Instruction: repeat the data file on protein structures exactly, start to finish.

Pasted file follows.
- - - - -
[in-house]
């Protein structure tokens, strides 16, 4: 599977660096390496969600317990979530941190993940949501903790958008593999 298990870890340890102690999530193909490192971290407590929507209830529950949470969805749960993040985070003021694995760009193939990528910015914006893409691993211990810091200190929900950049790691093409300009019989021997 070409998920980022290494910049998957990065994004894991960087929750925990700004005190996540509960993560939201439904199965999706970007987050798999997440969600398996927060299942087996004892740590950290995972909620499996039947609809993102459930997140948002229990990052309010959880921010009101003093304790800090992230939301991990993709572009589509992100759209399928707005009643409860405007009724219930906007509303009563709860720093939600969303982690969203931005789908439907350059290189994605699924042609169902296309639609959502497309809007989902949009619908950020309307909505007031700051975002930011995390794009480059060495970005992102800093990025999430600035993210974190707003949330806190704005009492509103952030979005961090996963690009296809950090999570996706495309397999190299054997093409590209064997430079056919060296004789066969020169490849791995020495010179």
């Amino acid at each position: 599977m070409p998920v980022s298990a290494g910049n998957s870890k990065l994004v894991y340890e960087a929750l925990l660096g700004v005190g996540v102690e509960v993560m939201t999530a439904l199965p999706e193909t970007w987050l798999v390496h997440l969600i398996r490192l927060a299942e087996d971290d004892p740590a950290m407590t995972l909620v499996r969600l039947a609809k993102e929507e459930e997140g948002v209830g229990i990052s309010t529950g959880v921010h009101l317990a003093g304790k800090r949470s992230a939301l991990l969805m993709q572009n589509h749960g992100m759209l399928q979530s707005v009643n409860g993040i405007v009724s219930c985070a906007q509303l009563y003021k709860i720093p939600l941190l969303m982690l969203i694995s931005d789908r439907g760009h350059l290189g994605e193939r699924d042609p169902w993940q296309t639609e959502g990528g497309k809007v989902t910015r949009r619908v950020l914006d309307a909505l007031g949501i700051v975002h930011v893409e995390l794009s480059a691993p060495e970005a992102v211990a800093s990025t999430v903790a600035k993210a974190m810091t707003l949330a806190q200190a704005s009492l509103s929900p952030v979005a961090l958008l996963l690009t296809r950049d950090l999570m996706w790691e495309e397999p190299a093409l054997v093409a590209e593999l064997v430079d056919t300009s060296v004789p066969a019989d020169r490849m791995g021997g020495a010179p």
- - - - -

[in-house]
């Protein structure tokens, strides 16, 4: 599977660096390496969600317990979530941190993940949501903790958008593999 298990870890340890102690999530193909490192971290407590929507209830529950949470969805749960993040985070003021694995760009193939990528910015914006893409691993211990810091200190929900950049790691093409300009019989021997 070409998920980022290494910049998957990065994004894991960087929750925990700004005190996540509960993560939201439904199965999706970007987050798999997440969600398996927060299942087996004892740590950290995972909620499996039947609809993102459930997140948002229990990052309010959880921010009101003093304790800090992230939301991990993709572009589509992100759209399928707005009643409860405007009724219930906007509303009563709860720093939600969303982690969203931005789908439907350059290189994605699924042609169902296309639609959502497309809007989902949009619908950020309307909505007031700051975002930011995390794009480059060495970005992102800093990025999430600035993210974190707003949330806190704005009492509103952030979005961090996963690009296809950090999570996706495309397999190299054997093409590209064997430079056919060296004789066969020169490849791995020495010179």
């Amino acid at each position: 599977m070409p998920v980022s298990a290494g910049n998957s870890k990065l994004v894991y340890e960087a929750l925990l660096g700004v005190g996540v102690e509960v993560m939201t999530a439904l199965p999706e193909t970007w987050l798999v390496h997440l969600i398996r490192l927060a299942e087996d971290d004892p740590a950290m407590t995972l909620v499996r969600l039947a609809k993102e929507e459930e997140g948002v209830g229990i990052s309010t529950g959880v921010h009101l317990a003093g304790k800090r949470s992230a939301l991990l969805m993709q572009n589509h749960g992100m759209l399928q979530s707005v009643n409860g993040i405007v009724s219930c985070a906007q509303l009563y003021k709860i720093p939600l941190l969303m982690l969203i694995s931005d789908r439907g760009h350059l290189g994605e193939r699924d042609p169902w993940q296309t639609e959502g990528g497309k809007v989902t910015r949009r619908v950020l914006d309307a909505l007031g949501i700051v975002h930011v893409e995390l794009s480059a691993p060495e970005a992102v211990a800093s990025t999430v903790a600035k993210a974190m810091t707003l949330a806190q200190a704005s009492l509103s929900p952030v979005a961090l958008l996963l690009t296809r950049d950090l999570m996706w790691e495309e397999p190299a093409l054997v093409a590209e593999l064997v430079d056919t300009s060296v004789p066969a019989d020169r490849m791995g021997g020495a010179p």